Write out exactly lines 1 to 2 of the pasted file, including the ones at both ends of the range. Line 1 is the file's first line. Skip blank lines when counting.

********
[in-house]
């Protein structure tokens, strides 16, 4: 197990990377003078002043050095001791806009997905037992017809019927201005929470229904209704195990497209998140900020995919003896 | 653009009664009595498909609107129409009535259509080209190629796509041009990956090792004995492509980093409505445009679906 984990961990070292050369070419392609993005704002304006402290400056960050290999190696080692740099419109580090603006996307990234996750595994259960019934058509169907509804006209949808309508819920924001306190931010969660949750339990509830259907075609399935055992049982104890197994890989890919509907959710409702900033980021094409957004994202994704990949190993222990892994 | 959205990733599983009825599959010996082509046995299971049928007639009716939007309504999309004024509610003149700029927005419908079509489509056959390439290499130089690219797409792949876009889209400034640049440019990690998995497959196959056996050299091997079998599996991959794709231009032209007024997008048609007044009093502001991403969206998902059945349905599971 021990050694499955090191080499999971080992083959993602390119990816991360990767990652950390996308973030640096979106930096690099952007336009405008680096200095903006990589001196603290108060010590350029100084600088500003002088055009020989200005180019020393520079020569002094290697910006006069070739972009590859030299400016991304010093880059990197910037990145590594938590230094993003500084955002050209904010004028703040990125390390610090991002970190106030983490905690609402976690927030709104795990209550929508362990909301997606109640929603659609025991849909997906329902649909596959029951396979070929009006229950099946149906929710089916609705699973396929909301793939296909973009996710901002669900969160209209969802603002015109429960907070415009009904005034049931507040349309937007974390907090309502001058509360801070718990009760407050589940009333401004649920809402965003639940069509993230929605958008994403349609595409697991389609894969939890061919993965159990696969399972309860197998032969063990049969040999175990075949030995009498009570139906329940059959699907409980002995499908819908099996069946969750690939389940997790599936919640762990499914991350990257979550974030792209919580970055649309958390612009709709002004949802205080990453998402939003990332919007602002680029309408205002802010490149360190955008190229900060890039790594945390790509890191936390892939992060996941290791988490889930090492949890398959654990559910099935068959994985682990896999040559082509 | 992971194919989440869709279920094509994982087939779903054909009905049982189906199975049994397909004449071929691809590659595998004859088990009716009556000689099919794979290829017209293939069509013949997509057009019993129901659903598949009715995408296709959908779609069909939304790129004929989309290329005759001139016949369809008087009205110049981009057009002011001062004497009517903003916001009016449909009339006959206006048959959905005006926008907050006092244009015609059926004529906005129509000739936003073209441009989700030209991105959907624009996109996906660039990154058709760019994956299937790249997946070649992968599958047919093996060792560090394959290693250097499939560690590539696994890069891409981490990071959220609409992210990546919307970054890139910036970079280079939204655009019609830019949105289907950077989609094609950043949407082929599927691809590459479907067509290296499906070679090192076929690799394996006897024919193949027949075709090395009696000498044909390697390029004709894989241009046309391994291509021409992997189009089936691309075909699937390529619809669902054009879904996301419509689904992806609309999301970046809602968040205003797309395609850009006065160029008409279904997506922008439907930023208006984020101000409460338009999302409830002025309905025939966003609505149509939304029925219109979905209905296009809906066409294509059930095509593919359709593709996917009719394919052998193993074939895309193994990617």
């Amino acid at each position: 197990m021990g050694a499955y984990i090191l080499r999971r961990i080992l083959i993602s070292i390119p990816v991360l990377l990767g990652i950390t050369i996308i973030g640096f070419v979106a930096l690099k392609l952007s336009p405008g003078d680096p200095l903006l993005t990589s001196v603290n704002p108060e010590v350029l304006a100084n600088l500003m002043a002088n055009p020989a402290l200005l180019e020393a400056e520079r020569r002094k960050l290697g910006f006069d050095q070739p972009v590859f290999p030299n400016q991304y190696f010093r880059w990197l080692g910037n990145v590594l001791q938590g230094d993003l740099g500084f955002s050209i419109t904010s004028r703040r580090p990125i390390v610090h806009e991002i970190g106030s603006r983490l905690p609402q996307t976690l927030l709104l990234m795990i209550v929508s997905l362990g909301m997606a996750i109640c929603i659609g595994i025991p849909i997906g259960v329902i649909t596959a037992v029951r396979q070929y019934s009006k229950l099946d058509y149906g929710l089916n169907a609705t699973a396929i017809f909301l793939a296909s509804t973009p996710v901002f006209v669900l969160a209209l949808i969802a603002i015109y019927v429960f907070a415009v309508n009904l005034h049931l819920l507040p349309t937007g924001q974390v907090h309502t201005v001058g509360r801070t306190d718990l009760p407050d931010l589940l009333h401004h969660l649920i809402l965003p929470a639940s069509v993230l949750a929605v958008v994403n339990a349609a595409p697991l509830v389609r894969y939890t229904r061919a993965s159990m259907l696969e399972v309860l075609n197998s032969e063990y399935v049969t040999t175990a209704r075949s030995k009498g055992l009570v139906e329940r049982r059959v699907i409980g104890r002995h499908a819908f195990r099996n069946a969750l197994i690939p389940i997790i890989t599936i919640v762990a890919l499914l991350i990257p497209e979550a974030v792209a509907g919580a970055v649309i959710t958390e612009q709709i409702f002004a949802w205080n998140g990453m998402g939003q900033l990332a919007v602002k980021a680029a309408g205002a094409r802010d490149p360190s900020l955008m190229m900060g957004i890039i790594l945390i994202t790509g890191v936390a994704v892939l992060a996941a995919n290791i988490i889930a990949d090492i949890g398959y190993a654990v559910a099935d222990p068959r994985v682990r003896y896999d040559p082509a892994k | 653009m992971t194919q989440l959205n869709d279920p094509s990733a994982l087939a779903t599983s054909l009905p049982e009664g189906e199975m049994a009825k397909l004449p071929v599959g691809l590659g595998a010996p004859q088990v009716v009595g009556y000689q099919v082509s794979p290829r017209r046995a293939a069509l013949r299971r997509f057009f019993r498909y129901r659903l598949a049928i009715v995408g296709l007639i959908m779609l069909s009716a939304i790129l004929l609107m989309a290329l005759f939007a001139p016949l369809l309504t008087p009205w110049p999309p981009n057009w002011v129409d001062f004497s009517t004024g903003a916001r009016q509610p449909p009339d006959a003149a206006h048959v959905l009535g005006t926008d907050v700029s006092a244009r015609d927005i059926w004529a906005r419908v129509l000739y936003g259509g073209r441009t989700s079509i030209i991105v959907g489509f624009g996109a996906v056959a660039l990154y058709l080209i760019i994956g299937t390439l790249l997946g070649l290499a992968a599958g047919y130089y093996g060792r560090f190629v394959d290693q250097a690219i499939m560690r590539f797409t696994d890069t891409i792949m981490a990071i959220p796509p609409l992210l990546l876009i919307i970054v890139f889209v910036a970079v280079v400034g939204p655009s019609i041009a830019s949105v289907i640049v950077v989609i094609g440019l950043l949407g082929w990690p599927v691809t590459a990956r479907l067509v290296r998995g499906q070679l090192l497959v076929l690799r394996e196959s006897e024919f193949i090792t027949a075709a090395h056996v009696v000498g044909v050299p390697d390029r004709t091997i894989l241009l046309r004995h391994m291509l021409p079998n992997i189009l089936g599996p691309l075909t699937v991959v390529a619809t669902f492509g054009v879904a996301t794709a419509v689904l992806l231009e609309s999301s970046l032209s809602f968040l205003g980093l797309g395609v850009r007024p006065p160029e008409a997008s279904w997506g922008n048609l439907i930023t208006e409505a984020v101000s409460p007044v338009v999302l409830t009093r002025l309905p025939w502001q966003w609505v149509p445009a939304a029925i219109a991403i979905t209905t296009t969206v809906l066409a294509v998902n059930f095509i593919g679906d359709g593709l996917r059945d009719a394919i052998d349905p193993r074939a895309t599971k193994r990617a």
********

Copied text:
[in-house]
């Protein structure tokens, strides 16, 4: 197990990377003078002043050095001791806009997905037992017809019927201005929470229904209704195990497209998140900020995919003896 | 653009009664009595498909609107129409009535259509080209190629796509041009990956090792004995492509980093409505445009679906 984990961990070292050369070419392609993005704002304006402290400056960050290999190696080692740099419109580090603006996307990234996750595994259960019934058509169907509804006209949808309508819920924001306190931010969660949750339990509830259907075609399935055992049982104890197994890989890919509907959710409702900033980021094409957004994202994704990949190993222990892994 | 959205990733599983009825599959010996082509046995299971049928007639009716939007309504999309004024509610003149700029927005419908079509489509056959390439290499130089690219797409792949876009889209400034640049440019990690998995497959196959056996050299091997079998599996991959794709231009032209007024997008048609007044009093502001991403969206998902059945349905599971 021990050694499955090191080499999971080992083959993602390119990816991360990767990652950390996308973030640096979106930096690099952007336009405008680096200095903006990589001196603290108060010590350029100084600088500003002088055009020989200005180019020393520079020569002094290697910006006069070739972009590859030299400016991304010093880059990197910037990145590594938590230094993003500084955002050209904010004028703040990125390390610090991002970190106030983490905690609402976690927030709104795990209550929508362990909301997606109640929603659609025991849909997906329902649909596959029951396979070929009006229950099946149906929710089916609705699973396929909301793939296909973009996710901002669900969160209209969802603002015109429960907070415009009904005034049931507040349309937007974390907090309502001058509360801070718990009760407050589940009333401004649920809402965003639940069509993230929605958008994403349609595409697991389609894969939890061919993965159990696969399972309860197998032969063990049969040999175990075949030995009498009570139906329940059959699907409980002995499908819908099996069946969750690939389940997790599936919640762990499914991350990257979550974030792209919580970055649309958390612009709709002004949802205080990453998402939003990332919007602002680029309408205002802010490149360190955008190229900060890039790594945390790509890191936390892939992060996941290791988490889930090492949890398959654990559910099935068959994985682990896999040559082509 | 992971194919989440869709279920094509994982087939779903054909009905049982189906199975049994397909004449071929691809590659595998004859088990009716009556000689099919794979290829017209293939069509013949997509057009019993129901659903598949009715995408296709959908779609069909939304790129004929989309290329005759001139016949369809008087009205110049981009057009002011001062004497009517903003916001009016449909009339006959206006048959959905005006926008907050006092244009015609059926004529906005129509000739936003073209441009989700030209991105959907624009996109996906660039990154058709760019994956299937790249997946070649992968599958047919093996060792560090394959290693250097499939560690590539696994890069891409981490990071959220609409992210990546919307970054890139910036970079280079939204655009019609830019949105289907950077989609094609950043949407082929599927691809590459479907067509290296499906070679090192076929690799394996006897024919193949027949075709090395009696000498044909390697390029004709894989241009046309391994291509021409992997189009089936691309075909699937390529619809669902054009879904996301419509689904992806609309999301970046809602968040205003797309395609850009006065160029008409279904997506922008439907930023208006984020101000409460338009999302409830002025309905025939966003609505149509939304029925219109979905209905296009809906066409294509059930095509593919359709593709996917009719394919052998193993074939895309193994990617």